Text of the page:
Non-commercial derivatives in Canada

drm
canada
Tags: #<Tag:0x00007f622a633c18> #<Tag:0x00007f622a633a38>

#1

Copyright Act of Canada, section 29.21:

(1) It is not an infringement of copyright for an individual to use an existing work or other subject-matter or copy of one, which has been published or otherwise made available to the public, in the creation of a new work or other subject-matter in which copyright subsists and for the individual — or, with the individual’s authorization, a member of their household — to use the new work or other subject-matter or to authorize an intermediary to disseminate it, if

(a) the use of, or the authorization to disseminate, the new work or other subject-matter is done solely for non-commercial purposes;

(b) the source — and, if given in the source, the name of the author, performer, maker or broadcaster — of the existing work or other subject-matter or copy of it are mentioned, if it is reasonable in the circumstances to do so;

© the individual had reasonable grounds to believe that the existing work or other subject-matter or copy of it, as the case may be, was not infringing copyright; and

(d) the use of, or the authorization to disseminate, the new work or other subject-matter does not have a substantial adverse effect, financial or otherwise, on the exploitation or potential exploitation of the existing work or other subject-matter — or copy of it — or on an existing or potential market for it, including that the new work or other subject-matter is not a substitute for the existing one.

From my reading, this essentially puts all works under NC-Sampling. That is, any derivative work may be made and distributed so long as it is exclusively used for noncommercial purposes. Of course, technical protection measures trump this (and all other) right.

While NC provisions are problematic (if I make a remix video and put it on YouTube – is that commercial because my distributor is commercial? Am I in trouble for that or is the distributor?) this seems like an overall win for “taking back our myths” since derivative art can at least be produced without fear.

This underscores for me why the most important policy move for commons production (I think) is getting the TPMs to stop trumping the rights we already have! Commons production includes non-commercial commons production under exceptions such as the above (I think) and as such making it clearer when fair dealing and other exceptions apply and getting the TPMs out are important activities.


#2

Michael Geist has written about this new (2012) this calling it a “non-commercial user generated content provision”.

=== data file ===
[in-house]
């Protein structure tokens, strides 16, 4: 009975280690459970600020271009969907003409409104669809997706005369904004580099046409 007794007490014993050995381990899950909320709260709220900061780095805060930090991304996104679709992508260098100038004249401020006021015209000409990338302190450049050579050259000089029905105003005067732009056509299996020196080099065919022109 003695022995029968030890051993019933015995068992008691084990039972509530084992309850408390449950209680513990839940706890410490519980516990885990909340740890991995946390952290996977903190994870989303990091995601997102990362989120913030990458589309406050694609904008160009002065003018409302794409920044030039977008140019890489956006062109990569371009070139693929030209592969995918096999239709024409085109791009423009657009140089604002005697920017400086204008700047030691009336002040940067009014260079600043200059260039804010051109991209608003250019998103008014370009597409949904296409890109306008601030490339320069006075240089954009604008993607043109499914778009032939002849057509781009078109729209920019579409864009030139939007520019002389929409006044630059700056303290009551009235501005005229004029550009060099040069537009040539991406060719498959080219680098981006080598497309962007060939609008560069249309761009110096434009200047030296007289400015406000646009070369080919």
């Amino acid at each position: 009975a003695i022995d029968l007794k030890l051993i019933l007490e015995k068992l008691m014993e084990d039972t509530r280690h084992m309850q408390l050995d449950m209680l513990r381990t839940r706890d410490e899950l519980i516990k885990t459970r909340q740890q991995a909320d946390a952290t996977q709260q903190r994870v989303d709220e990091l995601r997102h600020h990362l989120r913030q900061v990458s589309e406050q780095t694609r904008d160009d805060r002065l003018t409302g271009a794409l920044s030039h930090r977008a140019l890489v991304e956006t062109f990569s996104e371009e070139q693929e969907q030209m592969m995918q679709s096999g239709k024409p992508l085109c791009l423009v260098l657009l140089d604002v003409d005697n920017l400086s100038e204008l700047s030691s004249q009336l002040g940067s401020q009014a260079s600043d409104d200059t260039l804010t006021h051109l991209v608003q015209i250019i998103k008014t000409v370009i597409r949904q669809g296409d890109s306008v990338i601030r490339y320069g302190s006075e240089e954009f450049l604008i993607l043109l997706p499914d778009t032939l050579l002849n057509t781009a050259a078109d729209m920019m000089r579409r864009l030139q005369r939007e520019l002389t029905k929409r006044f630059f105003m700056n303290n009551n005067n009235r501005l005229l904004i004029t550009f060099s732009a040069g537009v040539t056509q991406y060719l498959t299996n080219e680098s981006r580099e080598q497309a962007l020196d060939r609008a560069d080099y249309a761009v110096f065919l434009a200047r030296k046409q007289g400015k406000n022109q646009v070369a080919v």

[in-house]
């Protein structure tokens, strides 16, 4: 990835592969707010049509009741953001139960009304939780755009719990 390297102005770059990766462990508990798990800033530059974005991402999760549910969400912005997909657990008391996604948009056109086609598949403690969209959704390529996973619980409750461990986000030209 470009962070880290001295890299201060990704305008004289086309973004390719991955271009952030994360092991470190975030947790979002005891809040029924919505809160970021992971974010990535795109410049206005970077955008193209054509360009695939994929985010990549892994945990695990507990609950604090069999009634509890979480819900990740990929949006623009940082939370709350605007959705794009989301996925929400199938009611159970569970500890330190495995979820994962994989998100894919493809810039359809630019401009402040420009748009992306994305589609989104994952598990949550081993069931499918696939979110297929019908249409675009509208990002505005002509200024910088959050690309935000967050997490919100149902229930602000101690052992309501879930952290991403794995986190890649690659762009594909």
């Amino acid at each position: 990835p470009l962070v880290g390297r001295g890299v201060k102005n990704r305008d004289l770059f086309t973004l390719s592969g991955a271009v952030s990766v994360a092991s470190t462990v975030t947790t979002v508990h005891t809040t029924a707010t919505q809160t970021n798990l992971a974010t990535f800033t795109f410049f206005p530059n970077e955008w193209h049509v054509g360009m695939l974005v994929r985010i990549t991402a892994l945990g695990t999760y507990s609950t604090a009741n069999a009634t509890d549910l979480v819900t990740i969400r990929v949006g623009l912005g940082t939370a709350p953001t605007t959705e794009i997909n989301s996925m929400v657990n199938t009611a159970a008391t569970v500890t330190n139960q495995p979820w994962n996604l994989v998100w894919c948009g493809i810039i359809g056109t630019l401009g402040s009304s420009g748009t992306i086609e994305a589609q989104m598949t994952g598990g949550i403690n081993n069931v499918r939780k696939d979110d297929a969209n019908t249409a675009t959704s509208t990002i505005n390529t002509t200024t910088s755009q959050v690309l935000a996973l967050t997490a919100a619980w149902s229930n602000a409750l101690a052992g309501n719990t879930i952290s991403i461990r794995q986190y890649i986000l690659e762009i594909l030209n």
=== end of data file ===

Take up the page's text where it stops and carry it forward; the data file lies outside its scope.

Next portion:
CC Sampling licenses were confusing, eg “NC-Sampling” does not exist, but I suppose you’re right that the provision is similar to what NC-Sampling logically would be if it existed: do not allow distribution of original work, but do allow adaptations and distribution of those, though without the Sampling transformative use condition, and with a condition to not have a substantial adverse effect on exploitation of the original.

Though of course I’d rather 29.21 exist than not, same as with just about any liberalization, I don’t think it helps commons-based production. Non-commercial-only adaptations have a market function much like unauthorized sharing/piracy – gratis marketing for and furthering the cultural relevance of proprietary materials, i.e., in competition with the emergence of culturally relevant material fully in the commons.

I also disagree on the priority (and indeed how to) stop TPMs/DRM: I say growing the freedom respecting economy comes first.

I’d love to be convinced otherwise.


#3

Hmm, you make some good points. I’m a bit concerned that we can go to far in fearing helping the proprietary media with “free advertising”, etc. Derivative works can grow into works and relevance in their own right. For example, should we say adapting fairy tales is not a productive commons-building activity because proprietary institutions have built on the same, and we might just be “advertising” for those proprietary adaptations?

On the other hand, maybe that’s true. I certainly do want to see a rise of characters born free


#4

Derivative works can grow into works and relevance in their own right.

They can, but permanently NC-encumbered derivatives of proprietary works seem doubly suboptimal: (1) NC constrains how they can be made relevant, and (2) any relevance they gain also promotes the proprietary work. Compare with:

should we say adapting fairy tales is not a productive commons-building activity because proprietary institutions have built on the same, and we might just be “advertising” for those proprietary adaptations?

I don’t say that because (1) above does not hold at all and (2) seems much more even. But an extreme position that one should never build on anything non-copyleft because one is potentially enabling and promoting future proprietary derivatives seems like a theoretically reasonable position to me, just not practical.

a rise of characters born free

For me, this is the key.